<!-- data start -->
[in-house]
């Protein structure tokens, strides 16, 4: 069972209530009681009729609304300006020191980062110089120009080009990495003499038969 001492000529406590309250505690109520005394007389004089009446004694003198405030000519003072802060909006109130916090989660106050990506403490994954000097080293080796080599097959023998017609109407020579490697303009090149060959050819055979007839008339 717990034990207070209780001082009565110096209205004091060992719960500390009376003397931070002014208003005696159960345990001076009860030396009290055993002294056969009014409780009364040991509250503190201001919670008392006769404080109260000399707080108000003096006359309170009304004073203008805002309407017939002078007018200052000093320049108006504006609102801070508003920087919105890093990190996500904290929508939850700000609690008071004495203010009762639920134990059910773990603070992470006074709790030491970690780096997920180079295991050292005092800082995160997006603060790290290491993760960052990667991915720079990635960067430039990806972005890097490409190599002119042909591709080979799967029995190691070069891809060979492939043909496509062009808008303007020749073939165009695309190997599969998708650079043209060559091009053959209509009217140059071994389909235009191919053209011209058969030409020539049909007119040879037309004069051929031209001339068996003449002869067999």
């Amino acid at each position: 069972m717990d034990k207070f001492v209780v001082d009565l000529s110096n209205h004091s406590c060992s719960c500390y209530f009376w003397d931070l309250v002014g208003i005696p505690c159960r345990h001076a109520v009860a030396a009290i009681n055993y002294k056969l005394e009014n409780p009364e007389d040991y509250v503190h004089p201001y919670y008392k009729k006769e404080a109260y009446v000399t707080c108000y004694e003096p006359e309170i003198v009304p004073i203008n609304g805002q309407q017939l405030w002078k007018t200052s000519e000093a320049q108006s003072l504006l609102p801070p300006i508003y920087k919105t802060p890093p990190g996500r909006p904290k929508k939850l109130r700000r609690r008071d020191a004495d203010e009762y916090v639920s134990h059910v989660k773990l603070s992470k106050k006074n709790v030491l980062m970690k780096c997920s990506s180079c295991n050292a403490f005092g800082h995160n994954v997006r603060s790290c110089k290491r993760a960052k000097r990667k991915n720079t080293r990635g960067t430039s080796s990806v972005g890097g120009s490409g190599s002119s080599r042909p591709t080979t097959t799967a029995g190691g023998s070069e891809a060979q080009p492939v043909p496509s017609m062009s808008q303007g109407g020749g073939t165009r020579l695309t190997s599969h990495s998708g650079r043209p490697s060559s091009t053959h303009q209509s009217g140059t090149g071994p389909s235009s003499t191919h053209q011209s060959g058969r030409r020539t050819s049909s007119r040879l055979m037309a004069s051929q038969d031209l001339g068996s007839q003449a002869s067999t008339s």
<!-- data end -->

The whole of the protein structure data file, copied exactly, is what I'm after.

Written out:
[in-house]
């Protein structure tokens, strides 16, 4: 069972209530009681009729609304300006020191980062110089120009080009990495003499038969 001492000529406590309250505690109520005394007389004089009446004694003198405030000519003072802060909006109130916090989660106050990506403490994954000097080293080796080599097959023998017609109407020579490697303009090149060959050819055979007839008339 717990034990207070209780001082009565110096209205004091060992719960500390009376003397931070002014208003005696159960345990001076009860030396009290055993002294056969009014409780009364040991509250503190201001919670008392006769404080109260000399707080108000003096006359309170009304004073203008805002309407017939002078007018200052000093320049108006504006609102801070508003920087919105890093990190996500904290929508939850700000609690008071004495203010009762639920134990059910773990603070992470006074709790030491970690780096997920180079295991050292005092800082995160997006603060790290290491993760960052990667991915720079990635960067430039990806972005890097490409190599002119042909591709080979799967029995190691070069891809060979492939043909496509062009808008303007020749073939165009695309190997599969998708650079043209060559091009053959209509009217140059071994389909235009191919053209011209058969030409020539049909007119040879037309004069051929031209001339068996003449002869067999």
């Amino acid at each position: 069972m717990d034990k207070f001492v209780v001082d009565l000529s110096n209205h004091s406590c060992s719960c500390y209530f009376w003397d931070l309250v002014g208003i005696p505690c159960r345990h001076a109520v009860a030396a009290i009681n055993y002294k056969l005394e009014n409780p009364e007389d040991y509250v503190h004089p201001y919670y008392k009729k006769e404080a109260y009446v000399t707080c108000y004694e003096p006359e309170i003198v009304p004073i203008n609304g805002q309407q017939l405030w002078k007018t200052s000519e000093a320049q108006s003072l504006l609102p801070p300006i508003y920087k919105t802060p890093p990190g996500r909006p904290k929508k939850l109130r700000r609690r008071d020191a004495d203010e009762y916090v639920s134990h059910v989660k773990l603070s992470k106050k006074n709790v030491l980062m970690k780096c997920s990506s180079c295991n050292a403490f005092g800082h995160n994954v997006r603060s790290c110089k290491r993760a960052k000097r990667k991915n720079t080293r990635g960067t430039s080796s990806v972005g890097g120009s490409g190599s002119s080599r042909p591709t080979t097959t799967a029995g190691g023998s070069e891809a060979q080009p492939v043909p496509s017609m062009s808008q303007g109407g020749g073939t165009r020579l695309t190997s599969h990495s998708g650079r043209p490697s060559s091009t053959h303009q209509s009217g140059t090149g071994p389909s235009s003499t191919h053209q011209s060959g058969r030409r020539t050819s049909s007119r040879l055979m037309a004069s051929q038969d031209l001339g068996s007839q003449a002869s067999t008339s």